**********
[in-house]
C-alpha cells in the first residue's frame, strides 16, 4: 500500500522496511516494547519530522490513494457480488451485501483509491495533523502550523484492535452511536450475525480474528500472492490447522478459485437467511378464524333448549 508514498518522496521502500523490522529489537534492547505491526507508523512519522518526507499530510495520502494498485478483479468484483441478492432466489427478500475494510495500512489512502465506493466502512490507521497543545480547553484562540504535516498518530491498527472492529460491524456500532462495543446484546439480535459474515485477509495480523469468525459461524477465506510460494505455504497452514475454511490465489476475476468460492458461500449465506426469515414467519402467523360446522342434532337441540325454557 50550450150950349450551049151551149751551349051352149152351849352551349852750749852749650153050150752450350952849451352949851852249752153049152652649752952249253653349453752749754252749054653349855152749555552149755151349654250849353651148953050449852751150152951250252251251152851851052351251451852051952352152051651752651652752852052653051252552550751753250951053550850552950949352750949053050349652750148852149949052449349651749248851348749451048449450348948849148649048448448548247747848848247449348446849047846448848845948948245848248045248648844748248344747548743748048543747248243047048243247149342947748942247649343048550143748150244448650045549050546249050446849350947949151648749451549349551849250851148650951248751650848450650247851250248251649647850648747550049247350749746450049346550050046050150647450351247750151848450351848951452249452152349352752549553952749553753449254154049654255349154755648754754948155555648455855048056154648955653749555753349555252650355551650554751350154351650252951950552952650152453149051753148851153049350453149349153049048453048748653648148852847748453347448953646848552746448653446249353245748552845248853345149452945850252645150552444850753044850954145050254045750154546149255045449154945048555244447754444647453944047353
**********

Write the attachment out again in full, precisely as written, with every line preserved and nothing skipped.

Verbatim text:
[in-house]
C-alpha cells in the first residue's frame, strides 16, 4: 500500500522496511516494547519530522490513494457480488451485501483509491495533523502550523484492535452511536450475525480474528500472492490447522478459485437467511378464524333448549 508514498518522496521502500523490522529489537534492547505491526507508523512519522518526507499530510495520502494498485478483479468484483441478492432466489427478500475494510495500512489512502465506493466502512490507521497543545480547553484562540504535516498518530491498527472492529460491524456500532462495543446484546439480535459474515485477509495480523469468525459461524477465506510460494505455504497452514475454511490465489476475476468460492458461500449465506426469515414467519402467523360446522342434532337441540325454557 50550450150950349450551049151551149751551349051352149152351849352551349852750749852749650153050150752450350952849451352949851852249752153049152652649752952249253653349453752749754252749054653349855152749555552149755151349654250849353651148953050449852751150152951250252251251152851851052351251451852051952352152051651752651652752852052653051252552550751753250951053550850552950949352750949053050349652750148852149949052449349651749248851348749451048449450348948849148649048448448548247747848848247449348446849047846448848845948948245848248045248648844748248344747548743748048543747248243047048243247149342947748942247649343048550143748150244448650045549050546249050446849350947949151648749451549349551849250851148650951248751650848450650247851250248251649647850648747550049247350749746450049346550050046050150647450351247750151848450351848951452249452152349352752549553952749553753449254154049654255349154755648754754948155555648455855048056154648955653749555753349555252650355551650554751350154351650252951950552952650152453149051753148851153049350453149349153049048453048748653648148852847748453347448953646848552746448653446249353245748552845248853345149452945850252645150552444850753044850954145050254045750154546149255045449154945048555244447754444647453944047353